Reviewed by Theresa La (age 17) for Reader Views (10/11)
Summer camp is one of the quintessential American summer traditions. In this novel, Jenifer Brady follows the summer camp of a group of friends, seasoned campers, who volunteer at a Christian camp in the Upper Peninsula of Michigan. All of these camp counselors are high school seniors about to enter college, or, are already college students. Intertwined in her story are camp romances, arguments with the director of the camp, fear about the unknown, and happiness at being with friends for the summer again.
The first chapter of this book is very confusing and not placed in the correct order. The information presented in the first chapter would have been better placed, if it was placed in the fourth or fifth chapter, where Kate and her friends’ adventure at camp really begin. The list of camp terminology at the beginning was very helpful and the definitions were very clear and concise. A list of characters would have been helpful as well since there were many characters that were playing large roles, so it was a bit confusing to keep them all in order throughout the book. The cover image of the book did not really portray what the story was about. Gimp bracelets maybe could have captured more the spirit of the story, since it was something that was referred to repeatedly in the story. Another possible idea could be a group of girls and their counselor making gimp bracelets, especially since the title of the book is “Buddy Check.”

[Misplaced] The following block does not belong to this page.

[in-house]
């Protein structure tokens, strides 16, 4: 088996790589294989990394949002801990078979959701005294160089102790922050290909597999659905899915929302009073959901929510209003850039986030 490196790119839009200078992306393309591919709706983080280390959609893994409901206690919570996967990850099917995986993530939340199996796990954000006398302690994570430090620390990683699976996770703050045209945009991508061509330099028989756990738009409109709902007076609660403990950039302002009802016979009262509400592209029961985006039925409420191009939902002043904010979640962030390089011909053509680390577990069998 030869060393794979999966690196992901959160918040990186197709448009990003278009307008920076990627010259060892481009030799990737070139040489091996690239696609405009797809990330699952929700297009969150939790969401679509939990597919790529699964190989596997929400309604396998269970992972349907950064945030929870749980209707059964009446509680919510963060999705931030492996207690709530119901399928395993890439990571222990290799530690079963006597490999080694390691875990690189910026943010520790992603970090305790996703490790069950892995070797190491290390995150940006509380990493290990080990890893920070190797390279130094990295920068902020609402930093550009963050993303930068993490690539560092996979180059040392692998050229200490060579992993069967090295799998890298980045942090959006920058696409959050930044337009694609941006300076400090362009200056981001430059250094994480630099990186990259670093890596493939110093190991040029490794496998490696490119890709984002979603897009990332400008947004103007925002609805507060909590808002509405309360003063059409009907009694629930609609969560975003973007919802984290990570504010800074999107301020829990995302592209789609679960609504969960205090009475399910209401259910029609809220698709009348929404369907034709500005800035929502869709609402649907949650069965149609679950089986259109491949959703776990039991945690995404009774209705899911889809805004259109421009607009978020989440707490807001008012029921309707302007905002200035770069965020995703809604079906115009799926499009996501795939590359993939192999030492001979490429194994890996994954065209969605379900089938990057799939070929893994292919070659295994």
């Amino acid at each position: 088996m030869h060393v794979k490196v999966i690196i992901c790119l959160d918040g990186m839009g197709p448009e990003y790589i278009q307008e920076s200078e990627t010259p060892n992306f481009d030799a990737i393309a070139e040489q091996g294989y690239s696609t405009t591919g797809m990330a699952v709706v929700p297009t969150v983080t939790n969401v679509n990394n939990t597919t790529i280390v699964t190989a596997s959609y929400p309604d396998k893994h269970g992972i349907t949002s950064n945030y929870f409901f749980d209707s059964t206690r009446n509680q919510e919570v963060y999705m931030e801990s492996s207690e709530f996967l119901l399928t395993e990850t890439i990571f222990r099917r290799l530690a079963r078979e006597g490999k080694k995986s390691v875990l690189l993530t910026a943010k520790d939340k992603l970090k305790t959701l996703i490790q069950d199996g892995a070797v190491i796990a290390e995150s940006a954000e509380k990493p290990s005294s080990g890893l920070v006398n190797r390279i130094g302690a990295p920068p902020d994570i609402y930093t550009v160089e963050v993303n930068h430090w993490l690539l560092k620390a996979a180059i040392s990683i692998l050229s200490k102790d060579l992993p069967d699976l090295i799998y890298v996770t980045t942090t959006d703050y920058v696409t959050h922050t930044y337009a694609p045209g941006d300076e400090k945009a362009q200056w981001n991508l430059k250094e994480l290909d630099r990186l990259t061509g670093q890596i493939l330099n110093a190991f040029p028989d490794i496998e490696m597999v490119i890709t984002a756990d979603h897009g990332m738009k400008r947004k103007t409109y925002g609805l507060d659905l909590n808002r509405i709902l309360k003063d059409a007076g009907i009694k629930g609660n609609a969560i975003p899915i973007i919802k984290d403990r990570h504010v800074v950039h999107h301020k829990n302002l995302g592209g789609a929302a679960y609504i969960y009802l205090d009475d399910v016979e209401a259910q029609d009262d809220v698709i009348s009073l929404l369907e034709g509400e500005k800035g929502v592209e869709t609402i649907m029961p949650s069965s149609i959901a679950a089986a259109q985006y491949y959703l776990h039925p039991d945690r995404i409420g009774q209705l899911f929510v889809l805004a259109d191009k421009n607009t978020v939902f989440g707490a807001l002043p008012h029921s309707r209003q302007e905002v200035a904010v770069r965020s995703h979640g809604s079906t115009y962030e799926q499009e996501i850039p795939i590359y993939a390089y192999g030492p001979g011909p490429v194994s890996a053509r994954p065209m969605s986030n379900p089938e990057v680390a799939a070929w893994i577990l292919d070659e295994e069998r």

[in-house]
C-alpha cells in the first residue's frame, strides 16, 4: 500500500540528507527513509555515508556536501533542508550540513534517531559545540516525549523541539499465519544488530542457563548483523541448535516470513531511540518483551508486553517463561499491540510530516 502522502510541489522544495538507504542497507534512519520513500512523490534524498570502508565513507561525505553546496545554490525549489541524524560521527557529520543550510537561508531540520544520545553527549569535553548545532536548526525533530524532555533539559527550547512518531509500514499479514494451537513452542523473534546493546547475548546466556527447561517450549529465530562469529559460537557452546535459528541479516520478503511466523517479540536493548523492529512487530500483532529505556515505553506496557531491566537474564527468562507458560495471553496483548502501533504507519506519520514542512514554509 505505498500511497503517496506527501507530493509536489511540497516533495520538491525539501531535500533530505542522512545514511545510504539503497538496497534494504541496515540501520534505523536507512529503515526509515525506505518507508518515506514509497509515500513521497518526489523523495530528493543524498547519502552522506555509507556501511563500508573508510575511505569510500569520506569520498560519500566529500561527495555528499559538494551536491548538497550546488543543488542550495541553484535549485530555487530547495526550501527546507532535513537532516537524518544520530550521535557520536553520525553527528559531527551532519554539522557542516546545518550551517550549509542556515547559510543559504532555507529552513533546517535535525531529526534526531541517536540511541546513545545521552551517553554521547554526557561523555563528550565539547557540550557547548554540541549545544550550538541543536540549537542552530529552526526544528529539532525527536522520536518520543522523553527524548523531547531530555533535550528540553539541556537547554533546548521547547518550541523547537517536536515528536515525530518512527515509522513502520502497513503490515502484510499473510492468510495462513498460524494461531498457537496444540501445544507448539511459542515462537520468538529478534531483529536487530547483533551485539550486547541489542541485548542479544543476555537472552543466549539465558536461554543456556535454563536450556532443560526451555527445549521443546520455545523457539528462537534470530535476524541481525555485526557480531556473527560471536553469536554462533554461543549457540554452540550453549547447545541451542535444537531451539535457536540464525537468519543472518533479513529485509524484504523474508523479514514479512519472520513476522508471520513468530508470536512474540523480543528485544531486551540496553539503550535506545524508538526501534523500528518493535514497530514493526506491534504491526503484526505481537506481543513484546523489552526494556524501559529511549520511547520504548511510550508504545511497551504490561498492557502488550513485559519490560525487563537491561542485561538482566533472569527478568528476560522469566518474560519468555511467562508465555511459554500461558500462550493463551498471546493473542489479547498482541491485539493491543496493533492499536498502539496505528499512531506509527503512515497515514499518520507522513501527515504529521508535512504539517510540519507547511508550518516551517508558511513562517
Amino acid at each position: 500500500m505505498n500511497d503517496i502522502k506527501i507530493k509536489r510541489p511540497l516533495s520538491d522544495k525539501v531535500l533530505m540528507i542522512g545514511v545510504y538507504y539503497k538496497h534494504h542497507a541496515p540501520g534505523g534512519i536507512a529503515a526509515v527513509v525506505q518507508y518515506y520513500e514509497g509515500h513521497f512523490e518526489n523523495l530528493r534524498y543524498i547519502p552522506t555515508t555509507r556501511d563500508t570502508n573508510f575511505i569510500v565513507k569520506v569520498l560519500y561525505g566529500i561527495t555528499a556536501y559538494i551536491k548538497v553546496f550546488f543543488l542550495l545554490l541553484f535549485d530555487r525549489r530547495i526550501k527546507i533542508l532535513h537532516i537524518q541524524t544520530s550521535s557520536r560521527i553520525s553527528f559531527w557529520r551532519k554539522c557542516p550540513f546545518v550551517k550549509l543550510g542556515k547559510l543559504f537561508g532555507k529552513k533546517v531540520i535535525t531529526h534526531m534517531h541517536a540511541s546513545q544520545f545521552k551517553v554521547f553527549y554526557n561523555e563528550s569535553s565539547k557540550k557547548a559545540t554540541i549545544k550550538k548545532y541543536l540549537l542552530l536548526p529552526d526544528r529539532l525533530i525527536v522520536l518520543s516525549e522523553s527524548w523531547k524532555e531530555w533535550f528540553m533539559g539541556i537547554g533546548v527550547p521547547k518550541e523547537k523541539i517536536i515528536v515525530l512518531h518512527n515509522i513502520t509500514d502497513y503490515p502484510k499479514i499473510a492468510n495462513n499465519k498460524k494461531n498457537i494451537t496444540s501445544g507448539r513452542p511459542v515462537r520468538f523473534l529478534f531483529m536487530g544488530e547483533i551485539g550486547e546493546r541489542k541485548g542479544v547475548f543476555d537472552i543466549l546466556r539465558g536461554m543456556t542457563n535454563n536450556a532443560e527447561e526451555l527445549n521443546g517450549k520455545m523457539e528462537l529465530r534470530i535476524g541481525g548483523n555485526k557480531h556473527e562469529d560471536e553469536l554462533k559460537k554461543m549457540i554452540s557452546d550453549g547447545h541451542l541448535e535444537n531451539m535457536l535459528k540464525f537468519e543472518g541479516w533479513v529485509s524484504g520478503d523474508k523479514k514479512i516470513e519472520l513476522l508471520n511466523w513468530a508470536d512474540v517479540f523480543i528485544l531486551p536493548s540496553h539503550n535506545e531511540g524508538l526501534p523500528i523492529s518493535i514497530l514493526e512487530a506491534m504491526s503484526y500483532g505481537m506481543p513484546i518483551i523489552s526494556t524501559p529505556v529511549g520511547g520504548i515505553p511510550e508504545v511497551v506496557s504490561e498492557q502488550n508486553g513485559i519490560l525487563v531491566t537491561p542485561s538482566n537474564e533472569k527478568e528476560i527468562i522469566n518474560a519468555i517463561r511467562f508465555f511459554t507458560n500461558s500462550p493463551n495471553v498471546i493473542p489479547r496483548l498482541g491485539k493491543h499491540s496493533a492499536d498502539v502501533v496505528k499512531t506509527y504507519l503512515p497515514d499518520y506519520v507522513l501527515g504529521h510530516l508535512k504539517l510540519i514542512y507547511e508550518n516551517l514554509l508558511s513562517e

The tensions between the characters at the time are so much that the book was no longer compelling to read because there were too many negative emotions running through the story. The romantic relationships that made up the storyline were interesting and added some spice to the novel, but Julie’s character and how fast she went through relationships seemed a bit out of place for a Christian novel and Christian counselors and camp.
The prayers that were included in the book helped to solidify the Christian theme and message. Mark was mentioned a lot in this book, but it was mostly repetitive information; there was nothing new about Mark that was added each time he was mentioned. Each time it was about how he was one of the greatest counselors and that Christian was his best friend and that it sucked to have such an amazing older sibling at camp because then no one would know your name.
This novel would be great for young adult Christians who are either in a confirmation or religious education class, but it might be too long for some students. “Buddy Check” would also be a good book for someone on a retreat to read and reflect on because there are some very interesting questions that could be asked after reading this book. Overall, “Buddy Check” was an interesting read and I am looking forward to reading more of her novels.
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